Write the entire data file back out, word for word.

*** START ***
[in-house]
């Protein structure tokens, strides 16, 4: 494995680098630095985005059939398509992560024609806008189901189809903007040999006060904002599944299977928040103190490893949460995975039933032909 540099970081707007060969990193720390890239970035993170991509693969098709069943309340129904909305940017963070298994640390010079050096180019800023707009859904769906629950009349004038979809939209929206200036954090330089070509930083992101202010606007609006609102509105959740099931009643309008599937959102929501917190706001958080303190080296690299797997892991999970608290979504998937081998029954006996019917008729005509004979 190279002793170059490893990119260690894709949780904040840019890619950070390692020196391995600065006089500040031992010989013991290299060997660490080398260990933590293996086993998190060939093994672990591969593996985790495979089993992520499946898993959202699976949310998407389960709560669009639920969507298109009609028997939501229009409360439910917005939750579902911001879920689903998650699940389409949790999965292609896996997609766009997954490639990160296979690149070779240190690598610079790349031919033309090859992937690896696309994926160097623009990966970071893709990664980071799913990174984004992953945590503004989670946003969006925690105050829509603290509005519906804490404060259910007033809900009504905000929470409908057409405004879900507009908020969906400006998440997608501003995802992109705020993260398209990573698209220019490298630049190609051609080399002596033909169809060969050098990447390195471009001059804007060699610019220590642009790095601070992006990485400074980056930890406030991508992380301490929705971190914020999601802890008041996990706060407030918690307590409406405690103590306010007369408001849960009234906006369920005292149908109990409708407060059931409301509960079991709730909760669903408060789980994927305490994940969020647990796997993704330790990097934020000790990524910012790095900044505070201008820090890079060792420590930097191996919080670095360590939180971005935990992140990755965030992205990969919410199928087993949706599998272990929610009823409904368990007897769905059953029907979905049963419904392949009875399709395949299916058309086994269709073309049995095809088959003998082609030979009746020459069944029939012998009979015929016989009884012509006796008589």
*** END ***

[in-house]
């Protein structure tokens, strides 16, 4: 494995680098630095985005059939398509992560024609806008189901189809903007040999006060904002599944299977928040103190490893949460995975039933032909 540099970081707007060969990193720390890239970035993170991509693969098709069943309340129904909305940017963070298994640390010079050096180019800023707009859904769906629950009349004038979809939209929206200036954090330089070509930083992101202010606007609006609102509105959740099931009643309008599937959102929501917190706001958080303190080296690299797997892991999970608290979504998937081998029954006996019917008729005509004979 190279002793170059490893990119260690894709949780904040840019890619950070390692020196391995600065006089500040031992010989013991290299060997660490080398260990933590293996086993998190060939093994672990591969593996985790495979089993992520499946898993959202699976949310998407389960709560669009639920969507298109009609028997939501229009409360439910917005939750579902911001879920689903998650699940389409949790999965292609896996997609766009997954490639990160296979690149070779240190690598610079790349031919033309090859992937690896696309994926160097623009990966970071893709990664980071799913990174984004992953945590503004989670946003969006925690105050829509603290509005519906804490404060259910007033809900009504905000929470409908057409405004879900507009908020969906400006998440997608501003995802992109705020993260398209990573698209220019490298630049190609051609080399002596033909169809060969050098990447390195471009001059804007060699610019220590642009790095601070992006990485400074980056930890406030991508992380301490929705971190914020999601802890008041996990706060407030918690307590409406405690103590306010007369408001849960009234906006369920005292149908109990409708407060059931409301509960079991709730909760669903408060789980994927305490994940969020647990796997993704330790990097934020000790990524910012790095900044505070201008820090890079060792420590930097191996919080670095360590939180971005935990992140990755965030992205990969919410199928087993949706599998272990929610009823409904368990007897769905059953029907979905049963419904392949009875399709395949299916058309086994269709073309049995095809088959003998082609030979009746020459069944029939012998009979015929016989009884012509006796008589």